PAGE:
Alford has strong links with Aberdeen-Angus cattle – it even features a bronze statue of an Angus bull known as Jeremy Eric which cost more than £50,000 to erect.

Mr Howie hopes the trail will help connect tourists to the breed's origins.
Mr Howie hopes the trail will help connect tourists to the breed’s origins.

Tillyfour Farm, which was home to William McCombie who is widely regarded as ‘the grandfather of the breed’, is also located near Alford.

Mr Howie said William McCombie was a great marketeer who strengthened the breed’s reputation.

The next stop on the trail is Hattoncrook Farm Deli at Whiterashes, near Newmachar.

Run by Aberdeen-Angus Cattle Society senior vice-president, Angela McGregor, the deli features beef from the McGregor family’s Newcairnie herd of pedigree Angus cattle.

The trail then moves on to Turriff – first to the Turriff and District Heritage Society and then the town’s Fife Arms Hotel and Bistro.

“Turriff has had a long and important connection with the breed for a lot of years. There’s a lot of good herds, past and present, around about Turriff,” said Mr Howie.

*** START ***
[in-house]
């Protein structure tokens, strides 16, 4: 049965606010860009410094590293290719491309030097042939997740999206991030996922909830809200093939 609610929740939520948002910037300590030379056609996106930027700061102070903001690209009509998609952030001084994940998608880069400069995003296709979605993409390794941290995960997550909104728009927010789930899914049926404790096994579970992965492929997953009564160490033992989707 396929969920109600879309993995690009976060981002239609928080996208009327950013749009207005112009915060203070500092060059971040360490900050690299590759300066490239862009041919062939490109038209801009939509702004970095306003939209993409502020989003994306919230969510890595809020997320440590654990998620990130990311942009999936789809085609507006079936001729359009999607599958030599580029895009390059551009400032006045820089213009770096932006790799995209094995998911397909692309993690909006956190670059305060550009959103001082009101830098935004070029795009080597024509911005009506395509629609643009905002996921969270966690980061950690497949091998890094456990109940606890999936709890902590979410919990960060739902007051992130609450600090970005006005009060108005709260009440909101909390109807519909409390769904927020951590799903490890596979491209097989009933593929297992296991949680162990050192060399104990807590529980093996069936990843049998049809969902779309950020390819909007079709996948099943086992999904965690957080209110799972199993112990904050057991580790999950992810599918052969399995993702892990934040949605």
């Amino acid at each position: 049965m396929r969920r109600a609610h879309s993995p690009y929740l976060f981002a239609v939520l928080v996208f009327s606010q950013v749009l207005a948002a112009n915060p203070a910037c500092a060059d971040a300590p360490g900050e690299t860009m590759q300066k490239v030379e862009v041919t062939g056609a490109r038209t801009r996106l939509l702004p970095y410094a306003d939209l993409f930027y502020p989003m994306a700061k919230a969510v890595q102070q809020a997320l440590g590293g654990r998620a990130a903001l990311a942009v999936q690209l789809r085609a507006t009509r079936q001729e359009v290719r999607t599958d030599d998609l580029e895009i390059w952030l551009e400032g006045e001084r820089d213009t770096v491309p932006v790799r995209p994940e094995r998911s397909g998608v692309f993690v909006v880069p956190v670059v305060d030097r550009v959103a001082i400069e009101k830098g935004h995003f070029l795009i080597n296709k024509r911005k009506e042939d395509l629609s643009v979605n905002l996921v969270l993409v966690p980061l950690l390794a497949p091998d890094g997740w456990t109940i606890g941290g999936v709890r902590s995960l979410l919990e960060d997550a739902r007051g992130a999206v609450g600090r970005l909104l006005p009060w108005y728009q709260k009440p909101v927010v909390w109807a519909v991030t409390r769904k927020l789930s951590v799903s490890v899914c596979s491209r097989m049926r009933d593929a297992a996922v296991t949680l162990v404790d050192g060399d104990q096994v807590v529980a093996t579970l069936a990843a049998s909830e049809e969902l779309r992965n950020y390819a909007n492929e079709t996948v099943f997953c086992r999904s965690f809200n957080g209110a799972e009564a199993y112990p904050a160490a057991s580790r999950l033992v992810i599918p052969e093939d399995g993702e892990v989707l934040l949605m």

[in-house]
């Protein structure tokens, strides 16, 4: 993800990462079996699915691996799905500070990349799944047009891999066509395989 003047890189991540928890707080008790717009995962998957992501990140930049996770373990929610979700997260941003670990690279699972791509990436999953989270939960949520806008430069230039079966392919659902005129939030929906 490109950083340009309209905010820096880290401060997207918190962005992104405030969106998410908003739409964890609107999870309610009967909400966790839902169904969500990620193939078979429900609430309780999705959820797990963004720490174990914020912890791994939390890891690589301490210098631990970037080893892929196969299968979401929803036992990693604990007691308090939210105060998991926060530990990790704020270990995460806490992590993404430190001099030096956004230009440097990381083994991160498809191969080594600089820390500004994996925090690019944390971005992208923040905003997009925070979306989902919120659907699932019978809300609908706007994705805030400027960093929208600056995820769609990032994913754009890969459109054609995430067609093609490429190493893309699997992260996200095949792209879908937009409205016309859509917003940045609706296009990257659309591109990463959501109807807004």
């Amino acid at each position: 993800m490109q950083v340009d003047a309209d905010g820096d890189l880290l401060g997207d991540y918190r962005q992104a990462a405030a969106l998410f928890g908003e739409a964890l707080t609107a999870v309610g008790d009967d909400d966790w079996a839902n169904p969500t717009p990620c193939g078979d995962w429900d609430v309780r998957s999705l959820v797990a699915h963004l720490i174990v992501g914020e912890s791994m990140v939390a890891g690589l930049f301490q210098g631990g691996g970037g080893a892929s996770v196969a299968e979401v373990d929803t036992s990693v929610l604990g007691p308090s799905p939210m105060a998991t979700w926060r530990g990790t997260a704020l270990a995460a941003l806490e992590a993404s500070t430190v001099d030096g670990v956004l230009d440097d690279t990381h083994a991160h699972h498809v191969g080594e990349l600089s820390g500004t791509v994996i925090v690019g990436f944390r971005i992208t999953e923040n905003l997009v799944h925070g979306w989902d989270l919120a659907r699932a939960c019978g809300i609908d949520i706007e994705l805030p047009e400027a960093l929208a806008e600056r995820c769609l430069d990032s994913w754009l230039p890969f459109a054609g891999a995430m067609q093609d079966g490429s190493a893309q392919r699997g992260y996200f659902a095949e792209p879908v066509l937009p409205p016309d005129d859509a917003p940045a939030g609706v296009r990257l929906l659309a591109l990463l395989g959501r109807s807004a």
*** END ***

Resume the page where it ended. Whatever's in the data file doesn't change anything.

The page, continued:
The second last stop on the tour is the library at Banff Castle, which was once home to the first society office.

Mr Howie said: “The editor of the Banffshire Gazette was Ranvenscroft and he was also the first editor of the herd book.”

Ballindalloch Castle, Strathspey
Ballindalloch Castle, Strathspey

The trail finishes up at Ballindalloch Castle, which is home to the oldest long-standing herd of Angus cattle in the world.

Back in the 1800s, it was Sir George McPherson-Grant of Ballindalloch who set out to improve the breed. Along with Hugh Watson and William McCombie, he is regarded one of the breed’s forefathers. The castle and surrounding estates are still owned by the McPherson-Grant family.

So what next for the trail?

Following its official launch in the middle of May, Mr Howie said he hoped the trail would become a popular tourist attraction for visitors in Scotland.

There was scope for more organisations and companies to get involved, however only independent companies would be accepted and they must be located in Aberdeenshire or Angus, he added.

“I hope that the trail will encourage visitors to the come to the area. And if nothing else, I hope we will all benefit from one anothers’ visitors and customers,” said Mr Howie.